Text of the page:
Francesca Amoroso tucks into Park Chan-wook’s feast for the eyes to find out if The Handmaiden is satisfying or just a little too much.
An ethereal, near-religious experience, The Handmaiden is a vibrant and expressive story of love and betrayal. Loosely inspired by the Sarah Waters novel, ‘Fingersmith’ and reimagined in 1930s Japanese-occupied Korea, we witness impoverished Sookee dragged from her family and sent to serve the noble and mysterious Lady Hideko, imprisoned by her grotesquely perverse Uncle on his sprawling and remote estate.
Through a series of delightful flashbacks we become aware of the various layers of deception within this simple narrative; all is not what it seems. Sookee is secretly the descendant of a notorious con-artist and following in the footsteps of her mother, she is hired by ‘The Count’ to help with his plot to seduce and marry Hideko, abandon her in a madhouse and enjoy her vast fortune.
Entrenched with a delightful sense of Hitchockian mystery, we are continually fed false information by distrustful characters, who seem to smirk with secrecy at some unspoken truth that we are not yet privy to. Director Park Chan-wook keeps us engaged in a game of considerable guesswork, always one step behind and last to fully understand the many conflicting and hidden agendas at play.
This undercurrent of desperate deception is embodied by Chan-wook’s camera; it is emphatic and urgent, snaking in and around our players to uncover the truth and lies within the present and past lives of the mansion’s inhabitants. There are visceral moments of push and pull, the camera slowly focusing in on minute details, panning back to show the entire scene before abruptly switching to an entirely different angle, that reveals an unexpected warp in mood and narrative implications.
The film has a dynamic rhythm, it ebbs and flows, builds in a crescendo, retching and tearing at your innermost fears and desires before finding its triumphant climax. Like a passionate love affair, you are in constant fear of the truth behind obvious duplicities, are wary of a sudden and cavalier betrayal but above all and in spite of all, hope that love will eventually prevail.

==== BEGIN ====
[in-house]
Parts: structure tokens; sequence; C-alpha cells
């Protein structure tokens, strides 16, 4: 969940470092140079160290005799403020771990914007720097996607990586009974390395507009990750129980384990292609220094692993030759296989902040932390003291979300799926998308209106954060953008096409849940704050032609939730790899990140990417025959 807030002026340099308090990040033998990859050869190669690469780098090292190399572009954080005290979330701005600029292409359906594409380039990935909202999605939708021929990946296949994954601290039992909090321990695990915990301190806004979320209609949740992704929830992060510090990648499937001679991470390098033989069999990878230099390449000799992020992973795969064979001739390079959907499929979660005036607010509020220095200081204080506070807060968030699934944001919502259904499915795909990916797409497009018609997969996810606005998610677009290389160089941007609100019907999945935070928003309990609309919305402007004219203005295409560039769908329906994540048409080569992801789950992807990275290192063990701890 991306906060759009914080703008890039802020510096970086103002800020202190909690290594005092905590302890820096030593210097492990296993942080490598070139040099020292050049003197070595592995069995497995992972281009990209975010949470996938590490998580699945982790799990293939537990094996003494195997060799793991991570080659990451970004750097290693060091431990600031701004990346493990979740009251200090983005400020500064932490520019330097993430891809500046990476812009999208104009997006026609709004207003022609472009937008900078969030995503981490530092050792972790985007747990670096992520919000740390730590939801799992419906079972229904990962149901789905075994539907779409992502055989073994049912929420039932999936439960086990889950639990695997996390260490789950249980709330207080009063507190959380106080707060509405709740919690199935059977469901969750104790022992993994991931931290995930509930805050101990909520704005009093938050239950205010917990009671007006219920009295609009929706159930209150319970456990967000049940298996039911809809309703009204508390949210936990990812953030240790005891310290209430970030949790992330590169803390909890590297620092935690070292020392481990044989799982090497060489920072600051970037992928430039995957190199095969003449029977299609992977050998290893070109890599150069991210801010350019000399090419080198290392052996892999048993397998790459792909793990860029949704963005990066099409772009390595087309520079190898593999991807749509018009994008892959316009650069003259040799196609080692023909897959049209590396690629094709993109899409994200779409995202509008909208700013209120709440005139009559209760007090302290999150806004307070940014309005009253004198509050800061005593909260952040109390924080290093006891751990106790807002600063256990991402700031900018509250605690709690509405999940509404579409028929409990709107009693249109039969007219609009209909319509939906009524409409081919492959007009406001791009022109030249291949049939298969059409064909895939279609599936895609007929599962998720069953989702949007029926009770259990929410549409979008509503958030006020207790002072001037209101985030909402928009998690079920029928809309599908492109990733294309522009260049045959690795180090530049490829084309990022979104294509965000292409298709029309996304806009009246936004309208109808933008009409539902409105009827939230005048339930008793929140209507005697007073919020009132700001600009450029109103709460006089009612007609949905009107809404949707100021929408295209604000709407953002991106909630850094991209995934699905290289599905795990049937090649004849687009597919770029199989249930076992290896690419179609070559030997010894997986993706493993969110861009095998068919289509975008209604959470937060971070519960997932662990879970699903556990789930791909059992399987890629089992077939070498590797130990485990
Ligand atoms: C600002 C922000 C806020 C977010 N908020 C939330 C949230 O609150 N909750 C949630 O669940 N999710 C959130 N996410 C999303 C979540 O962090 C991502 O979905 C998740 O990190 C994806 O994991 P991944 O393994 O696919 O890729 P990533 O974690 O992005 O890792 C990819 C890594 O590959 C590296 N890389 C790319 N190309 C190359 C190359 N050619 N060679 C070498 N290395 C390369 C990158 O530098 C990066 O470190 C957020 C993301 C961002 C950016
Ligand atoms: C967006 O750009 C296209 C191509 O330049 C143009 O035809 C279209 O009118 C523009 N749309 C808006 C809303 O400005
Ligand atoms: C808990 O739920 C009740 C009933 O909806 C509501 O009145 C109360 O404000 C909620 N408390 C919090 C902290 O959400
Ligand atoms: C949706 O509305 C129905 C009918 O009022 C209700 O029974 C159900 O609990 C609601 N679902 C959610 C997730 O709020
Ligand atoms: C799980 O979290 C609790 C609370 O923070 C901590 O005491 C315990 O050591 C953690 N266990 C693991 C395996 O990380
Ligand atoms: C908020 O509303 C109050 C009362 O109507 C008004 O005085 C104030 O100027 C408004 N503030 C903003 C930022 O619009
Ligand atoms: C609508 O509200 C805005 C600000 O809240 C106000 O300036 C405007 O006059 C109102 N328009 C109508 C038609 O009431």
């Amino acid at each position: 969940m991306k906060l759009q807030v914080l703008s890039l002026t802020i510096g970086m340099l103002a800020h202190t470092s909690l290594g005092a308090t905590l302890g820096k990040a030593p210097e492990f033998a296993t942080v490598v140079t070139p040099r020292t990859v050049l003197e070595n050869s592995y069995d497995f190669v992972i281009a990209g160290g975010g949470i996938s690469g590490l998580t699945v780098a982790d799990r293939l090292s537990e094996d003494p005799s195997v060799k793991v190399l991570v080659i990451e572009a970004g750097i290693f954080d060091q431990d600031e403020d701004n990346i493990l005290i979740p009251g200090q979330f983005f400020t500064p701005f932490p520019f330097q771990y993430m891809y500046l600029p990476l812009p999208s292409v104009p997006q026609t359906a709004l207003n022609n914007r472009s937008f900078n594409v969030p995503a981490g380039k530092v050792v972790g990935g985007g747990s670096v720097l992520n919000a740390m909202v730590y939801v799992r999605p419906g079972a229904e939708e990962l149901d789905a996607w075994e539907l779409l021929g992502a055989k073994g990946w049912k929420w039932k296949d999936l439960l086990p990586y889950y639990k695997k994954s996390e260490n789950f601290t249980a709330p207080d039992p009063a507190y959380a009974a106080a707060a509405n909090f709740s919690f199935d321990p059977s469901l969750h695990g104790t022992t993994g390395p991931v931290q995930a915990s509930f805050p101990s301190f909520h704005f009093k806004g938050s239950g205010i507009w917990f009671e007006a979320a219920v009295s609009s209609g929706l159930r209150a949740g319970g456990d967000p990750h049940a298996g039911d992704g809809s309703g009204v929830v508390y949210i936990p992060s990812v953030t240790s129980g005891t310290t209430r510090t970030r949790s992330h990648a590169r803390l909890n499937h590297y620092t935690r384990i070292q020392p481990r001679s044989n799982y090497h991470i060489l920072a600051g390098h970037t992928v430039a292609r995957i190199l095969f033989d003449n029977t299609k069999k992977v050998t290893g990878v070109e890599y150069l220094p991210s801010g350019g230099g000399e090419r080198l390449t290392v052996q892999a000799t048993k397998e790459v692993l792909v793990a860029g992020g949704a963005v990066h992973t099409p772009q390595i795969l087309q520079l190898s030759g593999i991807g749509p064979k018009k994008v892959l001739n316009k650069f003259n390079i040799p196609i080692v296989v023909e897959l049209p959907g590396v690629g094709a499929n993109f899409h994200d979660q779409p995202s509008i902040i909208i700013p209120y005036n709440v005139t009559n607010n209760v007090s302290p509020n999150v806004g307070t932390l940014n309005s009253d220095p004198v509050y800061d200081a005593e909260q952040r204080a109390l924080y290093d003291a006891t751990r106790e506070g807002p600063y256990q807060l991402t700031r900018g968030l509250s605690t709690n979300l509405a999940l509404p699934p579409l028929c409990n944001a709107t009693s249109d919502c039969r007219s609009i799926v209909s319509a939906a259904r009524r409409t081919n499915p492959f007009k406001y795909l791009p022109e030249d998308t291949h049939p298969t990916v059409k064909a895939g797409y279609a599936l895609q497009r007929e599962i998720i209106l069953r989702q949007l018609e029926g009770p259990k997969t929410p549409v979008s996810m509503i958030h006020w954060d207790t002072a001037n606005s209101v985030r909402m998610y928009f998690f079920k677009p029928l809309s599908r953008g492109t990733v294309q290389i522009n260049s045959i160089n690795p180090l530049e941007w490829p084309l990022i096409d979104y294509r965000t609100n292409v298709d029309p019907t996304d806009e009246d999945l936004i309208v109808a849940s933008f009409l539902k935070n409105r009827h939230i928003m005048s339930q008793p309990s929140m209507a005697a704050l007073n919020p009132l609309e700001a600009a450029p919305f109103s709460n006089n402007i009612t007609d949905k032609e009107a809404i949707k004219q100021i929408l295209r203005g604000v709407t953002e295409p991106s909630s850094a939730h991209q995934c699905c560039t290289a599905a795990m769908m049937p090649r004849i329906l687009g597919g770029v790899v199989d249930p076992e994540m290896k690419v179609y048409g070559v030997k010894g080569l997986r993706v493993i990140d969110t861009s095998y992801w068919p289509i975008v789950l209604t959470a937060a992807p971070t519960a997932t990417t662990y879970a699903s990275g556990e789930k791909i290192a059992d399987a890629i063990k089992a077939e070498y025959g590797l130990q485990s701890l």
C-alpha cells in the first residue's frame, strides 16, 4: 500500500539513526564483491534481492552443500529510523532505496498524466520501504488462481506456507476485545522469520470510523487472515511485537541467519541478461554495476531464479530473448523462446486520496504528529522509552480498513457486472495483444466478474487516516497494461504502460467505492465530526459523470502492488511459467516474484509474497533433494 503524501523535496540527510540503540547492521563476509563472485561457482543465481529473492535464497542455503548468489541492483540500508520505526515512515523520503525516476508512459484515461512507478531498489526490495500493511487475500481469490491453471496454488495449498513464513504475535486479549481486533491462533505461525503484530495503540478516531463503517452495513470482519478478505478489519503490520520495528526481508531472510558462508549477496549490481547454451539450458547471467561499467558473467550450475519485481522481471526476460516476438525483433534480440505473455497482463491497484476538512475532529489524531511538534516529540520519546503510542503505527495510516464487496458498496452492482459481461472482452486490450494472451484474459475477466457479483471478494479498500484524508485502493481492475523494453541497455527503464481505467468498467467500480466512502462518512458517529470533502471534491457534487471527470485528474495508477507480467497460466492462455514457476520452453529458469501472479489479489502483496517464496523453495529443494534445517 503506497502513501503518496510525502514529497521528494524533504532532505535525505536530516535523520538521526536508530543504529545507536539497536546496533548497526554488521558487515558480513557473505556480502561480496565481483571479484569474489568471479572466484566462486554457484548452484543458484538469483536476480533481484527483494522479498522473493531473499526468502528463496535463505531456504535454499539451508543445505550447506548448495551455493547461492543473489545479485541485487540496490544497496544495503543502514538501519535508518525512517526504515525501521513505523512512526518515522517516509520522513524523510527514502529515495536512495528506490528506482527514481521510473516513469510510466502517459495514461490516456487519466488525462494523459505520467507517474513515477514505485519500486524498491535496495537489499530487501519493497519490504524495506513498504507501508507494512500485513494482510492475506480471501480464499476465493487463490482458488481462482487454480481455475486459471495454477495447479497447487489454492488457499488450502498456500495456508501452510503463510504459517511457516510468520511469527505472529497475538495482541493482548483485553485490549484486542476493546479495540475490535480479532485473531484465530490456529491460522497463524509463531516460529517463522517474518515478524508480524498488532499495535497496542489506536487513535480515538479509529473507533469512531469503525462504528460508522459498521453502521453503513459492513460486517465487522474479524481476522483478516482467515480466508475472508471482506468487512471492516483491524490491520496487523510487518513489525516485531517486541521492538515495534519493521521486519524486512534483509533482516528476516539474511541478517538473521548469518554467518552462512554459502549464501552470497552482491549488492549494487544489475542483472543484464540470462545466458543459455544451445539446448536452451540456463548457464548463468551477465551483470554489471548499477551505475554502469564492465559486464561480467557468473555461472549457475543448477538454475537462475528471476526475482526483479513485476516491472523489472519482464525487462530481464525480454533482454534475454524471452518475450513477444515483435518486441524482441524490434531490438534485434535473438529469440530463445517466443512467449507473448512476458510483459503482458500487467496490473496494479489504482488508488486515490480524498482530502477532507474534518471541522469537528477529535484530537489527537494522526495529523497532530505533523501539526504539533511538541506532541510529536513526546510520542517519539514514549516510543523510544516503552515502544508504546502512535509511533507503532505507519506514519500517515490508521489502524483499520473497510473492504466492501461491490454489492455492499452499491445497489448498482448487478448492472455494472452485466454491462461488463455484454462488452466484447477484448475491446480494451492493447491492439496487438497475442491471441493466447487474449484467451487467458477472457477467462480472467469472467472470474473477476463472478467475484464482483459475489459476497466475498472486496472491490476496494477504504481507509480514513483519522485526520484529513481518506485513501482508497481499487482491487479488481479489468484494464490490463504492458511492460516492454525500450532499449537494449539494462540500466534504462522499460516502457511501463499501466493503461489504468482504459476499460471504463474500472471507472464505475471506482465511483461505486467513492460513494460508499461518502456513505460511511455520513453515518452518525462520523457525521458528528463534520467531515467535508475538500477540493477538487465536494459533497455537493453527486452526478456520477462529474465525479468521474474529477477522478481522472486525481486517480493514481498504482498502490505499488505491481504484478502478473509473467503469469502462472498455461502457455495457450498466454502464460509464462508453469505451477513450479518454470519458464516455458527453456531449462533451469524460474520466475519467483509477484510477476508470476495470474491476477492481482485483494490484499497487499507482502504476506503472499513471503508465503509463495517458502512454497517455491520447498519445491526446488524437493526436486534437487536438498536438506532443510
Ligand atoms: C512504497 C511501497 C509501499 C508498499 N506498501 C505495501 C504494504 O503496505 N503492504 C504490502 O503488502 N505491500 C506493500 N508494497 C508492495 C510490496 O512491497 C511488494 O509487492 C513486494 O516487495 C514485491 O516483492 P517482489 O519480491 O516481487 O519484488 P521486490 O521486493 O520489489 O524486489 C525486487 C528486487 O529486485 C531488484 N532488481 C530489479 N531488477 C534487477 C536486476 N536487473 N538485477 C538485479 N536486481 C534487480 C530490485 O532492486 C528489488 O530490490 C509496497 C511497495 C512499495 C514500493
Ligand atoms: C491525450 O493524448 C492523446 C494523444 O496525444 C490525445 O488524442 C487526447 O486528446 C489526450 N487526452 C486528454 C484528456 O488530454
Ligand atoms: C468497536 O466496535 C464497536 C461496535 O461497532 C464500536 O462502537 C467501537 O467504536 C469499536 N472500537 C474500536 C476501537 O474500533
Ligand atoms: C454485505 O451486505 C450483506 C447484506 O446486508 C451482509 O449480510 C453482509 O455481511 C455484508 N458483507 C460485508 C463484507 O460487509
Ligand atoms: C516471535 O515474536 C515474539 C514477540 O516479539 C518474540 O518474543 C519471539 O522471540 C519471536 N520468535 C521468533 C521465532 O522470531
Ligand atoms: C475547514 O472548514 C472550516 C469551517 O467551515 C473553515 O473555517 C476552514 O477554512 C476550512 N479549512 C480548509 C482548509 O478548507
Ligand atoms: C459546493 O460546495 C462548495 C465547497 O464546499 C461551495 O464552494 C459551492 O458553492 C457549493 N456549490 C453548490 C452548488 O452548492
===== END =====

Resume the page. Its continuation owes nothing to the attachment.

The gratuitous and many exploitations of sexuality within the film have been widely debated, seen as either a refreshingly open and feminine expression of lesbian love or as the sordid fantasies of the male sexual psyche. The blurred, unsure distinctions and constant balance and imbalance between both interpretations is where the film demands most of its audience; they must gauge their own moral character and decide: At what point does a physical manifestation of condemned love descend into perverse and excessive sadism? When do images of female empowerment become those of exploitation? There is no simple answer; Chan-wook merely invites us to decide for ourselves.
The vehement passion that permeates every physical expression of love, hate and desire within The Handmaiden creates a complex narrative filled with complex characters, that are just as vicious and debase as one another, pursuing their own pleasure at all costs and any expense.
If anything, its main flaw is its unfortunate finale that feels slightly predictable and clichéd compared to the satisfying opacity of the rest of the film. However, overall the medley of sexual and moral confusion, the beautifully erotic and disgustingly violent imagery, embeds a certain feeling that remains with you. It is a film that is ripe with an endless supply of spectacular voyeurism for you to savour in and remember. Despite its imperfections, it is a carnal tour de force that leaves you kneeling and penitent at the sanctimonious altar of love, never failing to simultaneously mesmerise, excite and repulse.
The Handmaiden is out now in select cinemas.